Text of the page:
How would your cat spend millions of dollars? Fill the house with custom cat furniture? Buy expensive jewelry and flush it down the toilet?
Last year, a 94-year old Italian heiress passed away and left her entire $13 million fortune to her cat, Tommaso. The heiress, Maria Assunta, was widowed and childless when she adopted Tommaso, a flea-ridden stray cat roaming the streets of Rome.
In gratitude, Tommaso became her loving and devoted companion. Thus, when Ms. Assunta died, she apparently felt Tommaso deserved her entire estate. Italian law, however, forbids passing on one’s wealth directly to an animal, so Ms. Assunta named her nurse, friend and fellow cat lover, the trusted overseer of Tommaso’s care and estate.
Now the nurse and Tommaso live with another cat in the Roman countryside, in an undisclosed location, in order to avoid fortune hunters and con-men.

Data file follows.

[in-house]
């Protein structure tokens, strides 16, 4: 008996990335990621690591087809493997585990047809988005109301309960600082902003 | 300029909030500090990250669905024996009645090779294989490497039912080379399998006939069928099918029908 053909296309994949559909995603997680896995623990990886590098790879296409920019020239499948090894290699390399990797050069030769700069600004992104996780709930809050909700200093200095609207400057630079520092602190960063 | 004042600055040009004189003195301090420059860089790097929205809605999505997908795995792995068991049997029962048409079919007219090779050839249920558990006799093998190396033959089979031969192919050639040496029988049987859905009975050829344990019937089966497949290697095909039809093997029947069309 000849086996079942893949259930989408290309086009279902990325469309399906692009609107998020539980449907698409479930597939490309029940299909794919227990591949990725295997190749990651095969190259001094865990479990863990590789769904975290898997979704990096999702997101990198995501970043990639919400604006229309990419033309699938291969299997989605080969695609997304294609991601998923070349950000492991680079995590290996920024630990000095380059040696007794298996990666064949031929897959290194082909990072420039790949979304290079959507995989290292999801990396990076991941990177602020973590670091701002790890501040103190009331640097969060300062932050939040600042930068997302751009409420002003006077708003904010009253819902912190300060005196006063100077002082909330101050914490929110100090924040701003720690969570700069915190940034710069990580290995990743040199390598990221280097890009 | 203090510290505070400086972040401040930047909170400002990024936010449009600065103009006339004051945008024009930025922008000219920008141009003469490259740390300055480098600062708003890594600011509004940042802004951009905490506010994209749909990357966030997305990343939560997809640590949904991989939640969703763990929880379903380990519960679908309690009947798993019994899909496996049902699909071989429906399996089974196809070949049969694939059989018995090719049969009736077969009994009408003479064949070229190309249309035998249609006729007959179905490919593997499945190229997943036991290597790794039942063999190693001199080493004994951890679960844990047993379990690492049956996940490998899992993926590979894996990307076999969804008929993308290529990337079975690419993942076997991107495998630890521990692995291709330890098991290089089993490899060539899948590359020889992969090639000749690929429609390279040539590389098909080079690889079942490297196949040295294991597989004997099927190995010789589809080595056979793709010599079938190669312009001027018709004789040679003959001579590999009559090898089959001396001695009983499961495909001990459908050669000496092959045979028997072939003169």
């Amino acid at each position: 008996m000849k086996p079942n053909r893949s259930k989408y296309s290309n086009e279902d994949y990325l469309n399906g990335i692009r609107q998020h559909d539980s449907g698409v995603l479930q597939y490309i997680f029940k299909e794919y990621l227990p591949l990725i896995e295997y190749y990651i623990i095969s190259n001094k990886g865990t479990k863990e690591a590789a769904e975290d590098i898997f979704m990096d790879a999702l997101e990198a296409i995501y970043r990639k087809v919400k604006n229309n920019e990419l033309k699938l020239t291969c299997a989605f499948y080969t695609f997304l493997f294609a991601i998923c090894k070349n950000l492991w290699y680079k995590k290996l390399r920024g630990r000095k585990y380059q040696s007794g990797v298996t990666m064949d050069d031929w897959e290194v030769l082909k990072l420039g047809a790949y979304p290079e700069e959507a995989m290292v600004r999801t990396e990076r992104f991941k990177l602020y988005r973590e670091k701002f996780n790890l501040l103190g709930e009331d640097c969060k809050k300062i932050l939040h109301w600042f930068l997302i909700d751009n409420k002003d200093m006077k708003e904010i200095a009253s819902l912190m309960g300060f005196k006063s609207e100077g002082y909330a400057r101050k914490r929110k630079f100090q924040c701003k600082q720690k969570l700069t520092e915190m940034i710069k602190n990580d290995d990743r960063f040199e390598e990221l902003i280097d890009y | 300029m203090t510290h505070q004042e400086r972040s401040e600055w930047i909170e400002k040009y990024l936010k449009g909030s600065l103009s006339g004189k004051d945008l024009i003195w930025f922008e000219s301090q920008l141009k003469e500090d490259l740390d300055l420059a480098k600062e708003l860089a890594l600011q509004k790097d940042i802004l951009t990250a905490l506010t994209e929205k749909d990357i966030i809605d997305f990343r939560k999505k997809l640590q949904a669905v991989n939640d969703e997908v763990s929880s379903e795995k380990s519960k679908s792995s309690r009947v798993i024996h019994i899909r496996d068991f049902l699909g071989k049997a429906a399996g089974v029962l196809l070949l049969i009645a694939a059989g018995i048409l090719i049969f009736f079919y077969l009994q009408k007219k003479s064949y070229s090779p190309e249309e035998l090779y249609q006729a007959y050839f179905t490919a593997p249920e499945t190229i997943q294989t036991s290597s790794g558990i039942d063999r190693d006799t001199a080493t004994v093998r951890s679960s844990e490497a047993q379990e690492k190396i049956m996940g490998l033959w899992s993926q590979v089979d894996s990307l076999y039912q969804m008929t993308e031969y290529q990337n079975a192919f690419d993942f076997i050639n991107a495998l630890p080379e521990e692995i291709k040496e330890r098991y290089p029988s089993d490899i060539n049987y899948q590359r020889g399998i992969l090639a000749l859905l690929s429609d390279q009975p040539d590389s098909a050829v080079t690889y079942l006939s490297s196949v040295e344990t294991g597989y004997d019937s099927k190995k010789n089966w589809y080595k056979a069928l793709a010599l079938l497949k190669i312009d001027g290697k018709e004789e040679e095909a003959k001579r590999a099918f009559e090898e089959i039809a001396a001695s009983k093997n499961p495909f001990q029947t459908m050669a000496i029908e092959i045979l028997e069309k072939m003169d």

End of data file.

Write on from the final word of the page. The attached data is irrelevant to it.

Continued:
Tommaso might be the richest cat, but before Tommaso became a millionaire, a German Shepherd named Gunther IV reportedly inherited $124 million from a countess in Germany. Bubbles, a chimpanzee, inherited $2 million from Michael Jackson and a hen named Gigoo inherited about $15 million from publishing mogul Miles Blackwell back in 2002.
I have mixed feelings about this trend to leave obscene amounts of money to one or two pets. If someone wants to leave a trust to ensure their pet’s welfare after their own death, that is not only entirely understandable, it is also responsible. But to leave millions? Ridiculous. Especially when so many animals — and people — suffer from a lack of resources and proper care.
What do you think? Do you plan to leave a trust for your pet? Do you think it should be legal to leave vast sums of money to one animal?